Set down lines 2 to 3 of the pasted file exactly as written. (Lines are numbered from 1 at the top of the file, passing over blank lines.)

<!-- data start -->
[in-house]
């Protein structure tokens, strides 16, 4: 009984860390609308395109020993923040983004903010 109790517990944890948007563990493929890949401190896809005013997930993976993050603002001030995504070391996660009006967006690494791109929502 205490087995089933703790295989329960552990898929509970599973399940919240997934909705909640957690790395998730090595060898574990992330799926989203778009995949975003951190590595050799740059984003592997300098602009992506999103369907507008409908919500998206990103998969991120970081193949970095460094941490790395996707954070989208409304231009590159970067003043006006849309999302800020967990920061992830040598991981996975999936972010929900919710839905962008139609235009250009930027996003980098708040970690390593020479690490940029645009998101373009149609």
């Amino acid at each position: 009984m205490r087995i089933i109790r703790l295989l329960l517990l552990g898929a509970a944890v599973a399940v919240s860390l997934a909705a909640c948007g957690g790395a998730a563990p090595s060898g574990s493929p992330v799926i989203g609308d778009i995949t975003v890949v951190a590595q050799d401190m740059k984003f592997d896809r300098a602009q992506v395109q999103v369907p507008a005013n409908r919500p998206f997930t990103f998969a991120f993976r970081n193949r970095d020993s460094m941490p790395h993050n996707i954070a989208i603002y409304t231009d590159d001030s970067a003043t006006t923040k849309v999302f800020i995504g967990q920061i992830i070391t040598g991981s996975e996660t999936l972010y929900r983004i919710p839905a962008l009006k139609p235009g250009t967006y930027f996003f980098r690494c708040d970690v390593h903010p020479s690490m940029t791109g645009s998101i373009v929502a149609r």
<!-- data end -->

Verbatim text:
């Protein structure tokens, strides 16, 4: 009984860390609308395109020993923040983004903010 109790517990944890948007563990493929890949401190896809005013997930993976993050603002001030995504070391996660009006967006690494791109929502 205490087995089933703790295989329960552990898929509970599973399940919240997934909705909640957690790395998730090595060898574990992330799926989203778009995949975003951190590595050799740059984003592997300098602009992506999103369907507008409908919500998206990103998969991120970081193949970095460094941490790395996707954070989208409304231009590159970067003043006006849309999302800020967990920061992830040598991981996975999936972010929900919710839905962008139609235009250009930027996003980098708040970690390593020479690490940029645009998101373009149609």
């Amino acid at each position: 009984m205490r087995i089933i109790r703790l295989l329960l517990l552990g898929a509970a944890v599973a399940v919240s860390l997934a909705a909640c948007g957690g790395a998730a563990p090595s060898g574990s493929p992330v799926i989203g609308d778009i995949t975003v890949v951190a590595q050799d401190m740059k984003f592997d896809r300098a602009q992506v395109q999103v369907p507008a005013n409908r919500p998206f997930t990103f998969a991120f993976r970081n193949r970095d020993s460094m941490p790395h993050n996707i954070a989208i603002y409304t231009d590159d001030s970067a003043t006006t923040k849309v999302f800020i995504g967990q920061i992830i070391t040598g991981s996975e996660t999936l972010y929900r983004i919710p839905a962008l009006k139609p235009g250009t967006y930027f996003f980098r690494c708040d970690v390593h903010p020479s690490m940029t791109g645009s998101i373009v929502a149609r």